You don't need to buy a new dryer, repair it. I got a very high estimate on repair of the drum of our 30+ year old Kenmore dryer. ($235). The part was $33, a belt. The new dryers we looked at were too wide to get through our doors. So, using a plain ole' flathead screwdriver and the instructions on Ehow, I began to dismantle our Kenmore dryer.
Use a strong lighting source, and buy the belt at an appliance parts store. Shop around - I did not buy the $33 one, but found one for $20 in a closer location. After exposing the innards, I realized it was no more difficult than replacing a vacuum cleaner belt. Just more time-consuming. In the end, I was very pressed for time and phoned a repair person. (no, not Sears!) Their estimate was 1/3 of the estimate from the first place. The time spent on my job was less because I'd already dismantled the dryer.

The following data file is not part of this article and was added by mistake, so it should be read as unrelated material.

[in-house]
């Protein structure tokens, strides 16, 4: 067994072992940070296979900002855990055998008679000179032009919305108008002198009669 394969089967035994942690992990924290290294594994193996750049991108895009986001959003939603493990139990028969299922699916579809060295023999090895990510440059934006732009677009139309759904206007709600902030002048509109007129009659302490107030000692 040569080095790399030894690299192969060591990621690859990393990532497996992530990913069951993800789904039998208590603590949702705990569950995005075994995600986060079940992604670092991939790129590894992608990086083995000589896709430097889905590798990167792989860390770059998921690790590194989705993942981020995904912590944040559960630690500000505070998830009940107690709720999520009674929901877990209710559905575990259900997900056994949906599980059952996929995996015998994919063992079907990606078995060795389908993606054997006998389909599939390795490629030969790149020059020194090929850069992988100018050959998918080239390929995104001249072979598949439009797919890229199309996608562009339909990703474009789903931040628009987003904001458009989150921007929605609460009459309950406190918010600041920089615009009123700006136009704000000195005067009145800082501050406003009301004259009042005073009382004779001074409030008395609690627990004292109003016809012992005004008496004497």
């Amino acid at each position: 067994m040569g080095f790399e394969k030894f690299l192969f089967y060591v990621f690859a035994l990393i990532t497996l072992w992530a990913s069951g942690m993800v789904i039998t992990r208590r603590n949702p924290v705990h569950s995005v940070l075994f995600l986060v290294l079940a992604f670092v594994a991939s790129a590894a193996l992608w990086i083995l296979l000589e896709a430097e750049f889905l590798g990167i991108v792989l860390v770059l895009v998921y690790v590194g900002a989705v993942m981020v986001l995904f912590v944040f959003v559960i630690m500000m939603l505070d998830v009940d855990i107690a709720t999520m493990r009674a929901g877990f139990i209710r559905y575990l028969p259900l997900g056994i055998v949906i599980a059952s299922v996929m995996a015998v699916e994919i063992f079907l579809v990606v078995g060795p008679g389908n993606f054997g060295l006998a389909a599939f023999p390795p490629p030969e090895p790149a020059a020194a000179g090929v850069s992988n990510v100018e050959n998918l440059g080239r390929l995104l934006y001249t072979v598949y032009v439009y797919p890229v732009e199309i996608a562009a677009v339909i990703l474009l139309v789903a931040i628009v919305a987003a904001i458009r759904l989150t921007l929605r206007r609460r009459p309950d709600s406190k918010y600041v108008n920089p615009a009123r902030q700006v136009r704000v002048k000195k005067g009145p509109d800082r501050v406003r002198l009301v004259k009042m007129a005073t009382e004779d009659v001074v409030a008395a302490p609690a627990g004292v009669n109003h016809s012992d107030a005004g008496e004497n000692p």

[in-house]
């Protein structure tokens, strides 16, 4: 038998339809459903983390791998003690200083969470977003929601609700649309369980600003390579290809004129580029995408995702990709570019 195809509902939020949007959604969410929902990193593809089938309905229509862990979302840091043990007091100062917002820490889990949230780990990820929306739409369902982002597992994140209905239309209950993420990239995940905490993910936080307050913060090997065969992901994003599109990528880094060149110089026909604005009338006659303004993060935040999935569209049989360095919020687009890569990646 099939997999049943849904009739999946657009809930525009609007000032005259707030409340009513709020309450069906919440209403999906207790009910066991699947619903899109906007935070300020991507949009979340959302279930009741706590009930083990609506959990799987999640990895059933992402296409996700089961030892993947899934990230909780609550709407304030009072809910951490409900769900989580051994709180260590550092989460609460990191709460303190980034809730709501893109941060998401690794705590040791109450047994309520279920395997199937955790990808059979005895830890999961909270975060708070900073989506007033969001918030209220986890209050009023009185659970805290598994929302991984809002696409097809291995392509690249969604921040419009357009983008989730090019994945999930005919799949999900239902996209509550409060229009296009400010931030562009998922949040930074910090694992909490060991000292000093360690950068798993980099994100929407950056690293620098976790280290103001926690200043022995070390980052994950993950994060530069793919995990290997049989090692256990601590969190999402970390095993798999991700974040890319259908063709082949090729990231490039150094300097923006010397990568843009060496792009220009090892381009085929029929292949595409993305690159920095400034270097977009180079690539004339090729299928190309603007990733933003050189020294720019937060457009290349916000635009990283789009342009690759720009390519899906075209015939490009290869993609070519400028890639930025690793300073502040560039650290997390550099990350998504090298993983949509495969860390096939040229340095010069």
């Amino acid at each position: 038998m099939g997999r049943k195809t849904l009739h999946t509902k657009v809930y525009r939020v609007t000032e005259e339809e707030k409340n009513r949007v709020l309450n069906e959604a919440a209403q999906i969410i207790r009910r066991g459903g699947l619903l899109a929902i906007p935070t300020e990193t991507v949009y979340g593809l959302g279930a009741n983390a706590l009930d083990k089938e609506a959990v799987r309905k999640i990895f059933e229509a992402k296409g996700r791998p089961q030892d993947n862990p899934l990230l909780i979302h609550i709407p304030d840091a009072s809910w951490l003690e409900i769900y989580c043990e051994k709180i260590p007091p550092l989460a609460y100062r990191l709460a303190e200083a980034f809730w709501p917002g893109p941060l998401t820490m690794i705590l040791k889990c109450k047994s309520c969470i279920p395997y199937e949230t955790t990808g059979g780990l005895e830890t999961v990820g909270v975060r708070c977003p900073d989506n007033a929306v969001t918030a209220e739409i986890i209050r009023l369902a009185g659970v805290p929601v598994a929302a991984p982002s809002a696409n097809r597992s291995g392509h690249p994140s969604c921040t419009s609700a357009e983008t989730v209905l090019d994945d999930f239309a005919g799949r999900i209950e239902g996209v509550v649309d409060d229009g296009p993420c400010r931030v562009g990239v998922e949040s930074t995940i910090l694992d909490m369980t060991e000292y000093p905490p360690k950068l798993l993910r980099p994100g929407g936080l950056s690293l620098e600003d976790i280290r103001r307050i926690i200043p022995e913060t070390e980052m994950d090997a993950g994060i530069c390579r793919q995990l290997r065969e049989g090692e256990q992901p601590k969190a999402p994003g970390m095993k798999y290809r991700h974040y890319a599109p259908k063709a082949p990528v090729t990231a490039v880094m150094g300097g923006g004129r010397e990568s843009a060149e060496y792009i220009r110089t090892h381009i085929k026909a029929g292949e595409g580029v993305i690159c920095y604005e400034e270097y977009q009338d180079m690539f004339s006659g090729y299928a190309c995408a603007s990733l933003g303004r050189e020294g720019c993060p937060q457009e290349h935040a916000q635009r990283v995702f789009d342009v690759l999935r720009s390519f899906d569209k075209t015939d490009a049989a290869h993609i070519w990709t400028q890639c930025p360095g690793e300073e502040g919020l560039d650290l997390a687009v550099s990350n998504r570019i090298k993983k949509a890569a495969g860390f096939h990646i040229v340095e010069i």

So I combined DIY and an good repairperson. I learned something, too: older dryers, like our 30 year old dryer, have metal parts that don't wear out easily. Newer dryers have plastic parts that wear out in 5 years, requiring a service call. So, look on Craigslist or other swapping sites (freecycle, etc) for old dryers that are free. I learned that dryers, despite all the bells and whistles, well there is not a whole lot of difference, but a new dryer can cost over $1K!
By Mary from Kensington, Maryland
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